Prayer for Success
The English Puritan pastor Philip Doddridge (1702–1751) concluded his introduction to The Rise and Progress of Religion in the Soul with “A Prayer for the Success of this Work.” The petition it brings is appropriately applied to any Christian work, whether it be a book, a sermon, or just our witness to our neighbors. May God grant us all the mind of Doddridge, as expressed here.
O thou great eternal Original, and Author of all created being and happiness! I adore thee, who hast made man a creature capable of religion, and host bestowed this dignity and felicity upon our nature, that it may be taught to say, “Where is God our maker? Job xxxv. 10.” I lament that degeneracy spread over the whole human race, which has “turned our glory into shame, Hos. iv. 7.” and has rendered the forgetfulness of God, unnatural as it is, so common and so universal a disease. Holy Father, We know it is thy presence, and thy teaching alone, that can reclaim thy wandering children, can impress a sense of Divine things on the heart, and render that sense lasting and effectual. From thee proceed all good purposes and desires; and this desire, above all, of diffusing wisdom, piety, and happiness in this world, which (though sunk in such deep apostacy) thine infinite mercy has not utterly forsaken.—“Thou knowest, O Lord, the hearts of the children of men; 2 Chron. vi. 30.” and an upright soul, in the midst of all the censures and suspicions it may meet with, rejoices in thine intimate knowledge of its most secret sentiments and principles of action. Thou knowest the sincerity and fervency with which thine unworthy servant desires to spread the knowledge of thy name, and the savor of thy Gospel, among all to whom this work may reach. Thou knowest that hadst thou given him an abundance of this world, it would have been, in his esteem, the noblest pleasure that abundance could have afforded to have been thine almoner in distributing thy bounties to the indigent and necessitous, and so causing the sorrowful heart to rejoice in thy goodness, dispensed through his hands. Thou knowest, that, hadst thou given him, either by ordinary or extraordinary methods, the gift of healing, it would have been his daily delight to relieve the pains, the maladies, and the infirmities of men’s bodies; to have seen the languishing countenance brightened by returning health and cheerfulness; and much more to have beheld the roving, distracted mind reduced to calmness and serenity in the exercise of its rational faculties. Yet happier, far happier will he think himself, in those humble circumstances in which thy providence hath placed him, if thou vouchsafe to honor these his feeble endeavors as the means of a relieving and enriching men’s minds; of recovering them from the madness of a sinful state, and bringing back thy reasonable creatures to the knowledge, the service, and the enjoyment of their God; or of improving those who are already reduced.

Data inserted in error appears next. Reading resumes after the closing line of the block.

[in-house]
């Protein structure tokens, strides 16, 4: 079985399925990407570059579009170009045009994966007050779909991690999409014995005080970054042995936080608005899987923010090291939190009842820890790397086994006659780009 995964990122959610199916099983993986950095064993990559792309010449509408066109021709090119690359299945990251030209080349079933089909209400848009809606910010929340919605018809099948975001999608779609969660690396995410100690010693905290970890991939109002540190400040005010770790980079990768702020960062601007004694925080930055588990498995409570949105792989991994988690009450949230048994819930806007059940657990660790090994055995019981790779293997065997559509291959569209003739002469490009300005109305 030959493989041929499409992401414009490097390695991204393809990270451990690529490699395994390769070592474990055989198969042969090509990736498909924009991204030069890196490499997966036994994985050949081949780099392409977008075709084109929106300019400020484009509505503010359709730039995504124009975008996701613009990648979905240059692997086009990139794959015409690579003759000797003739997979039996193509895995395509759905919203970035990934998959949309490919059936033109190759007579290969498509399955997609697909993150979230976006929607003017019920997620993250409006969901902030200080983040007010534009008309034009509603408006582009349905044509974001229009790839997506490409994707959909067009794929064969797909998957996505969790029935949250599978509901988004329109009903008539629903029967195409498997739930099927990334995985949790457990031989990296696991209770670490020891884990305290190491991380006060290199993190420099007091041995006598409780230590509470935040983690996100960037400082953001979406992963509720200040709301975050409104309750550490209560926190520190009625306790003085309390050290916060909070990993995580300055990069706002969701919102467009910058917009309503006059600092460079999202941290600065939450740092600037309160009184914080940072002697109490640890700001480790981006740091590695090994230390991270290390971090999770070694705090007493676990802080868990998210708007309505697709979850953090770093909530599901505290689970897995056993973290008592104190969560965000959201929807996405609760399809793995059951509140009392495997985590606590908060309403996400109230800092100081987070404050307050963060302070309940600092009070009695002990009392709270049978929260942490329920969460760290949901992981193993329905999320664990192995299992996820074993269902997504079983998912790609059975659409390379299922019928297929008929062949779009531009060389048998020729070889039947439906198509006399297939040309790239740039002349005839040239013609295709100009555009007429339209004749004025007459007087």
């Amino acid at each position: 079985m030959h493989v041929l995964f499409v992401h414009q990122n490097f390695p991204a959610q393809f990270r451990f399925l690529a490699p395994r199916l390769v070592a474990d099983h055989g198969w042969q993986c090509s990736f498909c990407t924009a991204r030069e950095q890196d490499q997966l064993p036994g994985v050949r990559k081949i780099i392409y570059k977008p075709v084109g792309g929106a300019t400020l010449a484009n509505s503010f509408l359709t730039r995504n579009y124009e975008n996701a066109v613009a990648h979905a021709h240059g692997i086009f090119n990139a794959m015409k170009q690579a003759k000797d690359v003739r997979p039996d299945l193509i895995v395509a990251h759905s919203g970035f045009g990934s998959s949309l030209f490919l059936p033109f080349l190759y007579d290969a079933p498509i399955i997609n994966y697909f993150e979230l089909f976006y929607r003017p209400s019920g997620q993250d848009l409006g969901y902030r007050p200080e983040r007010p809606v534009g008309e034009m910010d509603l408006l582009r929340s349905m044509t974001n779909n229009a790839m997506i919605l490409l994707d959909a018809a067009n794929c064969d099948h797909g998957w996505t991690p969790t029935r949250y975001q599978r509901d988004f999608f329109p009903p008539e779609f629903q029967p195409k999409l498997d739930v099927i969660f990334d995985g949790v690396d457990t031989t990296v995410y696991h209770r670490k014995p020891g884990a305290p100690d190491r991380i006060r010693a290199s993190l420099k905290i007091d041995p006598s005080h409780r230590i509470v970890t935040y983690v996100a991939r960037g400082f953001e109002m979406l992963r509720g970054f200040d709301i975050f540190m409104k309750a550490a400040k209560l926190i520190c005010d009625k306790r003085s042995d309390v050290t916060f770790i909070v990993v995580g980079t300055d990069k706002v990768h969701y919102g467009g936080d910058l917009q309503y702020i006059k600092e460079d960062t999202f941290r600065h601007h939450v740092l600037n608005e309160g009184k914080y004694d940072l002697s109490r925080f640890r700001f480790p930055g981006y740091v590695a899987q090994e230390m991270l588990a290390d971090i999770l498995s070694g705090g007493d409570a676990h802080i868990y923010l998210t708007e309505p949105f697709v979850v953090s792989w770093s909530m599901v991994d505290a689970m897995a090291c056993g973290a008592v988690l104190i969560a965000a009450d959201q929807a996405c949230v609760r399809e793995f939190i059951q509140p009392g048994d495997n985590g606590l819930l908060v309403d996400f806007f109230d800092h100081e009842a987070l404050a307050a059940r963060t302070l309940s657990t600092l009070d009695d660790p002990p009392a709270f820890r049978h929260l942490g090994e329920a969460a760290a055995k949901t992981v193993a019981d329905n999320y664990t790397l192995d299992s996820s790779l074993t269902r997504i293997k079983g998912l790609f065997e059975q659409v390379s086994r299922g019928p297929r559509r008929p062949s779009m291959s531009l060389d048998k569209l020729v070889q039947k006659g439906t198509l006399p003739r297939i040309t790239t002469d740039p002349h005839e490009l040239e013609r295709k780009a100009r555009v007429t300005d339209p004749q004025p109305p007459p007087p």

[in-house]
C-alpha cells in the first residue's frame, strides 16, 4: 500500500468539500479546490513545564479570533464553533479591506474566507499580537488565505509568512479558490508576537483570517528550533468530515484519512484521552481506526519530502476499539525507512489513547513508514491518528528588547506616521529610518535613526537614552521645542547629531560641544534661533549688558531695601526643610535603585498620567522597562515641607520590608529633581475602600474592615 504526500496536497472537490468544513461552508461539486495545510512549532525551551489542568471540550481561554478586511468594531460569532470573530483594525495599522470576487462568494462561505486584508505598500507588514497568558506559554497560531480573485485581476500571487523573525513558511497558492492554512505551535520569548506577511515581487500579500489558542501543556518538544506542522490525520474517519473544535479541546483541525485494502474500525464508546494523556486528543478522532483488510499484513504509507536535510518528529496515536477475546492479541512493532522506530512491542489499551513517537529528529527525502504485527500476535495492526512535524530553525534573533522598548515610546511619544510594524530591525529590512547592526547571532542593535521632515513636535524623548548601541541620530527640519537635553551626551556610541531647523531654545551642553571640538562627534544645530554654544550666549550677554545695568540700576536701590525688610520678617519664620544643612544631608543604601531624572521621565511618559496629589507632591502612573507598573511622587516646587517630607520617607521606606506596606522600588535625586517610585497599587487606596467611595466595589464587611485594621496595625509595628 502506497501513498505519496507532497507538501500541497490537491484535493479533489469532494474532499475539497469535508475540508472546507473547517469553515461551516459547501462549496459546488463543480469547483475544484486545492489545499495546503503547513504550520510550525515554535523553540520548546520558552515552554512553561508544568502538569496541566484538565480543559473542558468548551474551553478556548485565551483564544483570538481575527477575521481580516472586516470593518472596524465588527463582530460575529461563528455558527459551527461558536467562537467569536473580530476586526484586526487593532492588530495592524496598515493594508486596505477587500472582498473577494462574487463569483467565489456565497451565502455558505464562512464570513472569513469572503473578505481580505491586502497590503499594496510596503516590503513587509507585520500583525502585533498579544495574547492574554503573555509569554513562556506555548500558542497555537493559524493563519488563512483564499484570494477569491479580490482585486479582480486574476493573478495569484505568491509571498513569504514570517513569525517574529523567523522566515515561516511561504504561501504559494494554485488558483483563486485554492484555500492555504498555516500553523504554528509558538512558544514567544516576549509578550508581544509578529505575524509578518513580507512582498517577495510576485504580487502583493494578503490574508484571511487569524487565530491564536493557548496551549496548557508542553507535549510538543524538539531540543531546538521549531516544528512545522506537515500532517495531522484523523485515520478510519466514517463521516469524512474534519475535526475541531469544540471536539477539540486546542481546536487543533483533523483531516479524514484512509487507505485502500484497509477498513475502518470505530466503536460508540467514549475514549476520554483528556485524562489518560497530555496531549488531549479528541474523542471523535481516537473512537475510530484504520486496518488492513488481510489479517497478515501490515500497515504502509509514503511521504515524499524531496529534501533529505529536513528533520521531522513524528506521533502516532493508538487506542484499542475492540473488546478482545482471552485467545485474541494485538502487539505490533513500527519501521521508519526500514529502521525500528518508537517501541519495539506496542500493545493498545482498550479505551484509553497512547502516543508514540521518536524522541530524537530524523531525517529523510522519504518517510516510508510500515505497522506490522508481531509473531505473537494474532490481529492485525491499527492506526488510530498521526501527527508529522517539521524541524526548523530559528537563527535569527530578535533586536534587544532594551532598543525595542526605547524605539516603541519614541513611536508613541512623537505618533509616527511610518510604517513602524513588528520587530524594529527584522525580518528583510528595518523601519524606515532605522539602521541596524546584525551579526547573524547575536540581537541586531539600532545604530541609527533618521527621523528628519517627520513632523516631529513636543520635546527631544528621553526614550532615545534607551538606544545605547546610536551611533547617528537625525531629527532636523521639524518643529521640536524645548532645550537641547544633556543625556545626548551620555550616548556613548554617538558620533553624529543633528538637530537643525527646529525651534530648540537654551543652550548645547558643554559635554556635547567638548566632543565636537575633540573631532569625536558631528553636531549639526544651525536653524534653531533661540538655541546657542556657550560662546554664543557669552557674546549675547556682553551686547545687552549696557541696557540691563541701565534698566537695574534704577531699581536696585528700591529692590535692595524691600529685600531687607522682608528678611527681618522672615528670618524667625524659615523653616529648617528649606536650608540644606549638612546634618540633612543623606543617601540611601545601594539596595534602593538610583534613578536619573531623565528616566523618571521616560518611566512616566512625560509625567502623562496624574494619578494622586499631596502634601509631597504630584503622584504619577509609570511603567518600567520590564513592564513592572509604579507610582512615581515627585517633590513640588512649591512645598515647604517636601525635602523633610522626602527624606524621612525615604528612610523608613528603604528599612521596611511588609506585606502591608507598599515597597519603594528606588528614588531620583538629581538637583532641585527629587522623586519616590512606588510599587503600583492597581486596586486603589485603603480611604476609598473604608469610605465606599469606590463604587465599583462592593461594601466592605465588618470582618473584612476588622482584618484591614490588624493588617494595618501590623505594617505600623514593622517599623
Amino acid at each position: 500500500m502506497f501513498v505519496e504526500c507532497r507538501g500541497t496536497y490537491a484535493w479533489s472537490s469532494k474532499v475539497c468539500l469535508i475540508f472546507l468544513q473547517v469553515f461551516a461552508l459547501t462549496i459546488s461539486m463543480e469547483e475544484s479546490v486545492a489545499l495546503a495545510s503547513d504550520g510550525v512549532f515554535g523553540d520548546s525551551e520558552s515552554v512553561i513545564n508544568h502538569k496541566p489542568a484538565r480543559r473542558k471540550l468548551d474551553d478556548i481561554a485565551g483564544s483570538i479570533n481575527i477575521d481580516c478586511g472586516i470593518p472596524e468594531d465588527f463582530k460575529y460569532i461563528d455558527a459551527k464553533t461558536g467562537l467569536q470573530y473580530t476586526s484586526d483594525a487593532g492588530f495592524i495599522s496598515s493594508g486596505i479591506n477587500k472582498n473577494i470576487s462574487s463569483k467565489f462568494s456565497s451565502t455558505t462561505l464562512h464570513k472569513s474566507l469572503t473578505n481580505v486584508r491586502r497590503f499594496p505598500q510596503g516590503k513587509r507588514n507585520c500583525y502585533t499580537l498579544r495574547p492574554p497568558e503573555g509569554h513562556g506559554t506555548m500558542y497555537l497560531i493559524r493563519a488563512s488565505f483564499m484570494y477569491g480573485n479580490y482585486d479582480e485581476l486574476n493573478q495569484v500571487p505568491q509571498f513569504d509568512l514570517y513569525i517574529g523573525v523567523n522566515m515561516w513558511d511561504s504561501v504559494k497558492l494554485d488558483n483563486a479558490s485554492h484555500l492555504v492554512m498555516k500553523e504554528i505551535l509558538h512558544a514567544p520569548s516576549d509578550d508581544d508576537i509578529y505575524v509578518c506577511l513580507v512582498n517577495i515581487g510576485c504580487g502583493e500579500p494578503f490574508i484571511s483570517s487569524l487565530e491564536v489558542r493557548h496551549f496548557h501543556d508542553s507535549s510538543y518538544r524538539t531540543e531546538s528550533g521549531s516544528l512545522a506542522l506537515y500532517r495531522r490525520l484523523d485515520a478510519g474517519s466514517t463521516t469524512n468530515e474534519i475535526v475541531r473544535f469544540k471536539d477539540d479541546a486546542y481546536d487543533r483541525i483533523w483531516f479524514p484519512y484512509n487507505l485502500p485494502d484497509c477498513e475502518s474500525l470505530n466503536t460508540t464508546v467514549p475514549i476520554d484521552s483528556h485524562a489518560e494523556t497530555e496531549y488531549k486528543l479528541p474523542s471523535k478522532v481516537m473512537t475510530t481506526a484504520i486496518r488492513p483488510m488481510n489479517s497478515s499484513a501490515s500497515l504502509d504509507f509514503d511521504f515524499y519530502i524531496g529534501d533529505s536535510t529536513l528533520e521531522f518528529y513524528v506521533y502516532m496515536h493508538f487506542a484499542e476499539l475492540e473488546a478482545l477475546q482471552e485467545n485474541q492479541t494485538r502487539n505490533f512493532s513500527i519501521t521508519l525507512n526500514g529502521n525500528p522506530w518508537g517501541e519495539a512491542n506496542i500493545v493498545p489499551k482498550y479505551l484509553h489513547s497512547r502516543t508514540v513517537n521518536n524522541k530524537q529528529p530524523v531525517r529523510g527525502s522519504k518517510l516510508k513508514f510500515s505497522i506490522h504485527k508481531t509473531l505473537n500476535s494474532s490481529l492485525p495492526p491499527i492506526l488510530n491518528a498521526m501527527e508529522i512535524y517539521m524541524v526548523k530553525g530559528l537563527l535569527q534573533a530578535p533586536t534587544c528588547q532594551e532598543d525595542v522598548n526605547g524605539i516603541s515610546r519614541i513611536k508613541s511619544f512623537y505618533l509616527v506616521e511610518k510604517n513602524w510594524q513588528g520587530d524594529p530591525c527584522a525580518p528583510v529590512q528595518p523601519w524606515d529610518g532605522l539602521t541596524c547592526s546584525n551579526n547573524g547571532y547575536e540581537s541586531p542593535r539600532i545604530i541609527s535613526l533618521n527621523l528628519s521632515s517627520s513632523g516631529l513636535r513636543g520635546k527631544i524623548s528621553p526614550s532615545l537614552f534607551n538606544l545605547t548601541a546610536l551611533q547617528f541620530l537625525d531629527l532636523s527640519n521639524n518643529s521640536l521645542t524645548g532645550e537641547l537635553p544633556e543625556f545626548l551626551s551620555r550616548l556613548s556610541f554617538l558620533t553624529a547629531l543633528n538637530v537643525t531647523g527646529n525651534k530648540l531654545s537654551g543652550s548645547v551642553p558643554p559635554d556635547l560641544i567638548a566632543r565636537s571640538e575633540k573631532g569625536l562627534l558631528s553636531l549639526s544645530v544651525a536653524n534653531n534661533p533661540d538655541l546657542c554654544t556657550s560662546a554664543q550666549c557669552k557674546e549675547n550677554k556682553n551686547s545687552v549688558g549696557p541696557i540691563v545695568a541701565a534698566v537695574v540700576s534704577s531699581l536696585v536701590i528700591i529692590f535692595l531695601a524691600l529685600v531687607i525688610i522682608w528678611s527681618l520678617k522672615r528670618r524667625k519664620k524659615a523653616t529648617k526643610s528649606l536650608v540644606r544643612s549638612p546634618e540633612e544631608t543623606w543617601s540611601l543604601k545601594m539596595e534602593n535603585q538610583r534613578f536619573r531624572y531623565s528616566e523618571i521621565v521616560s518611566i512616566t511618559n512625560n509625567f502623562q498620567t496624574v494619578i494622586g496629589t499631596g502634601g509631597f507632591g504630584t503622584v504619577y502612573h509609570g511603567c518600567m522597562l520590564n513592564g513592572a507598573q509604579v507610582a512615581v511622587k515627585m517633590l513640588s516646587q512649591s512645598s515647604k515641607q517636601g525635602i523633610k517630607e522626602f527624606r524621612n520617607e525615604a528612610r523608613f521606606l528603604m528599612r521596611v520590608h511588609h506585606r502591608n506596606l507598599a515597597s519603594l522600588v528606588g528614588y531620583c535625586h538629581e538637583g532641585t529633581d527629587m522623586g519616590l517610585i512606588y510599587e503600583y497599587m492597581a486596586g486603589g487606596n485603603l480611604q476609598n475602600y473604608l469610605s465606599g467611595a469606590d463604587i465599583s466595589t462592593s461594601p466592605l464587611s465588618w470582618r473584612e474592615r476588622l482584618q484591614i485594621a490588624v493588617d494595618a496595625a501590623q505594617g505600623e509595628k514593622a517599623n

O may it have that blessed influence on the person, whosoever he be, that is now reading these lines, and all who may read or hear them! Let not my Lord be angry if I presume to ask, that, however weak and contemptible this work may seem in the eyes of the children of this world, and however imperfect it really be, as well as the author of it unworthy, it may nevertheless live before thee; and, through a divine power, be mighty to produce the rise and progress of religion in the minds of multitudes in distant places, and in generations yet to come! Impute it not, O God, as a culpable ambition, if I desire that, whatever becomes of my name, about which I would not lose one thought before thee, this work, to which I am now applying myself in thy strength, may be completed and propagated far abroad: that it may reach to those that are yet unborn, and teach them thy name and thy praise, when the author has long dwelt in the dust; that so, when he shall appear before thee in the great day of final account, his joy may be increased, and his crown brightened, by numbers before unknown to each other, and to him! But if this petition be too great to be granted to one who pretends no claim but thy sovereign grace to hope for being favored with the least, give him to be, in thine Almighty hand, the blessed instrument of converting and saving one soul; and if it be but one, and that the weakest and meanest of those who are capable of receiving this address, it shall be most thankfully accepted as a rich recompense for all the thought and labor it may cost; and though it should be amidst a thousand disappointments with respect to others, yet it shall be the subject of immortal songs of praise to thee, O blessed God, for and by every soul whom, through the blood of Jesus and the grace of thy Spirit, thou hast saved; and everlasting honors shall be ascribed to the Father, and to the Son, and to the Holy Spirit, by the innumerable company of angels, and by the general assembly and church of the first-born in heaven. Amen.
—Philip Doddridge, The Rise and Progress of Religion in the Soul (Robert Porter, 1810), 18–20.
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